... invincible, the whole country rose, took the scattered castles, and put their defenders to the sword. Gustav bore the rising on his shoulders from first to last. He was everywhere, ordering and leading. His fiery eloquence won over the timorous; his irresistible advance swept every obstacle aside. In May he took Upsala; by midsummer he was besieging Stockholm itself. Most of the other cities were in his hands. The Hanse towns had found out what this Gustav could do at home. They sang his praise, but as for backing him with their ...
— Hero Tales of the Far North • Jacob A. Riis

... for her and her mother that she loves so well. I meant to have bought or built one this very year. And after having made the pretty nest, to have wooed my pretty bird to come and occupy it. I meant to have been such a good boy to her mother, too! I pleased myself with fancying how the poor, little timorous woman would rest in so much peace and confidence in our home—with me and Lina. I have saved so much that I am richer than any one knows, and I meant to have accomplished all that this very time of coming home. I hurried home. I reached the house. I ran in like a wild boy ...
— The Missing Bride • Mrs. E. D. E. N. Southworth

... sacrificed the pleasures of dress and luxury; and renounced, for the praise of chastity, the soft endearments of conjugal society. Some ecclesiastic, of real or apparent sanctity, was chosen to direct their timorous conscience, and to amuse the vacant tenderness of their heart: and the unbounded confidence, which they hastily bestowed, was often abused by knaves and enthusiasts; who hastened from the extremities of the East, to enjoy, on a splendid theatre, the privileges ...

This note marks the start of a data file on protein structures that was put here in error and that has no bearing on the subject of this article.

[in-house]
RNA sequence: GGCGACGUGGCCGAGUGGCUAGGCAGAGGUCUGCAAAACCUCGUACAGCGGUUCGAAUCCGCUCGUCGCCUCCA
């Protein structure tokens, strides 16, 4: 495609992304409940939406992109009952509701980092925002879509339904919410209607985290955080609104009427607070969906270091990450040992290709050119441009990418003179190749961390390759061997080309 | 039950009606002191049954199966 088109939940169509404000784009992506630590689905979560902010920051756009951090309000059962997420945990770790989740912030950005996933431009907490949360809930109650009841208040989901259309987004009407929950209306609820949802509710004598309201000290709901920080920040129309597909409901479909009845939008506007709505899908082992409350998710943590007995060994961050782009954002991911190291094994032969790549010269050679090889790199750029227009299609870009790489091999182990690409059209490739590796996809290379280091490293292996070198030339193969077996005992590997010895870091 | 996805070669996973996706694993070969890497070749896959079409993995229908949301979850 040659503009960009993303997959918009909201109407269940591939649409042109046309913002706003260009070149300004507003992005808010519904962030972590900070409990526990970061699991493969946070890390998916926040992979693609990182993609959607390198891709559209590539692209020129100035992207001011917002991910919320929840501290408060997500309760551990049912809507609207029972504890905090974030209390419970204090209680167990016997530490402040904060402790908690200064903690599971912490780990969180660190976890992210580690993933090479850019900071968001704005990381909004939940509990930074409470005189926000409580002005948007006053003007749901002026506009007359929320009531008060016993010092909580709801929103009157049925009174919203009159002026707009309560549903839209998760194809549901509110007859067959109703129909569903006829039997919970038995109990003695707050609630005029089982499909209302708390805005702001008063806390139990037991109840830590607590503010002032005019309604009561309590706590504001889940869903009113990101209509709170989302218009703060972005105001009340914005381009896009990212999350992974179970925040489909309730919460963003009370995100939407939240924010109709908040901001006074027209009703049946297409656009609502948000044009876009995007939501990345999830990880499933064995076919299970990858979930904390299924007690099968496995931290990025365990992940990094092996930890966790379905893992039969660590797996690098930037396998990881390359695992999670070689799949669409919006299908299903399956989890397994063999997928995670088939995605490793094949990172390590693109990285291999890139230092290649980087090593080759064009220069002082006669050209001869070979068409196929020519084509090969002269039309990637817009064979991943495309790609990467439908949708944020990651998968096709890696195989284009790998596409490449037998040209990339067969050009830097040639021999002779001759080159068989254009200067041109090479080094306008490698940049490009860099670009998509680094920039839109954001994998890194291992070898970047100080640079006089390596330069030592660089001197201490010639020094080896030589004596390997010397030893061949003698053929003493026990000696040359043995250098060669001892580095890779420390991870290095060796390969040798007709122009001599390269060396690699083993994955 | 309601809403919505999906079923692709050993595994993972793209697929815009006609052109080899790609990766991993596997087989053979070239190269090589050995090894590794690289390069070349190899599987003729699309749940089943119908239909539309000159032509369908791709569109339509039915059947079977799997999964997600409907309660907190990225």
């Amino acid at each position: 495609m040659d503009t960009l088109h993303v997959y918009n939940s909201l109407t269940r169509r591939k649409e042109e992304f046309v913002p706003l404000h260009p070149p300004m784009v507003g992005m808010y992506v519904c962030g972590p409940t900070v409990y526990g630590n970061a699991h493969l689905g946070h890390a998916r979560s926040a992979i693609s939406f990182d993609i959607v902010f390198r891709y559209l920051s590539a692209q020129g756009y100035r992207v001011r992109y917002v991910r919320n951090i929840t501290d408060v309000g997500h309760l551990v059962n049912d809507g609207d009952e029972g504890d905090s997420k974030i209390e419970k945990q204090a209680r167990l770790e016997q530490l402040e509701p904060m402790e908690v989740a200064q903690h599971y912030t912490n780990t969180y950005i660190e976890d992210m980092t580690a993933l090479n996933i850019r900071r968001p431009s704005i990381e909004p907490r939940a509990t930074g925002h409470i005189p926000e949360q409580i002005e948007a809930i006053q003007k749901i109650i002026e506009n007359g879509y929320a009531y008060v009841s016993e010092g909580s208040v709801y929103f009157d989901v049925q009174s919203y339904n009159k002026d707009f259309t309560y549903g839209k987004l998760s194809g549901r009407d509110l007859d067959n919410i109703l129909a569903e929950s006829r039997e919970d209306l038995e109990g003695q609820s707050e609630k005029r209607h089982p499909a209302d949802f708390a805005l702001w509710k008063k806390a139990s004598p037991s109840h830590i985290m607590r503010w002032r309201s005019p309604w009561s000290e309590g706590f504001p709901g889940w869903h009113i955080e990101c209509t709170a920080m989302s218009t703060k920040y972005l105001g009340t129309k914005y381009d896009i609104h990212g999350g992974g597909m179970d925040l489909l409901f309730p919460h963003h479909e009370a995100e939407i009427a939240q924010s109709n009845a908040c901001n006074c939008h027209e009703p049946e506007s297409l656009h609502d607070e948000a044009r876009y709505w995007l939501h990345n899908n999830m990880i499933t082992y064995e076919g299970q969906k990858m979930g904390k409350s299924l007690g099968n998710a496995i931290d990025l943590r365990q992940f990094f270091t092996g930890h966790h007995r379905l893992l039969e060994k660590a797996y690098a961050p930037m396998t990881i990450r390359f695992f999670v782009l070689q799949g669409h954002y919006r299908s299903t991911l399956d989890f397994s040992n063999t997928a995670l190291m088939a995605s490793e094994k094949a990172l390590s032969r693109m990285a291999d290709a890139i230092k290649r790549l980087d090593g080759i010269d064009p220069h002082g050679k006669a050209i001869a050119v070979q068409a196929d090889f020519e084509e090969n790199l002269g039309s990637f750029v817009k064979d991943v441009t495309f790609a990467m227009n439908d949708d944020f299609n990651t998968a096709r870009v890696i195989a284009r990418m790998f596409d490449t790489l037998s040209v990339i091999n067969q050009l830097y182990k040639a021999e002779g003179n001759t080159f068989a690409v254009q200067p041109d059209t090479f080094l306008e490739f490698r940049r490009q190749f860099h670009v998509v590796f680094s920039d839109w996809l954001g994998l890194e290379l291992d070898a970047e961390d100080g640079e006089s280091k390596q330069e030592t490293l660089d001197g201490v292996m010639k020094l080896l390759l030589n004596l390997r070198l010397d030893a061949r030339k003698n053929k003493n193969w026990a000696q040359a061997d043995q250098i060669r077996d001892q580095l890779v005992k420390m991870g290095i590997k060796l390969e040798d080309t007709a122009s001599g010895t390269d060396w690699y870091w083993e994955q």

— The History of The Decline and Fall of the Roman Empire - Volume 2 • Edward Gibbon

... course he did!—then, as she retreated towards the open room-door, came the last outburst of her invectives, high-pitched in their voluble utterance, against him, against them both, against everybody, including Mr. Raddle in the kitchen—"a base, faint-hearted, timorous wretch, that's afraid to come upstairs and face the ruffinly creaturs—that's afraid to come—that's afraid!" Ending with her screaming descent of the stairs in the midst of a loud double-knock, upon the arrival just then of the Pickwickians, when, "in an uncontrollable burst of mental agony," ...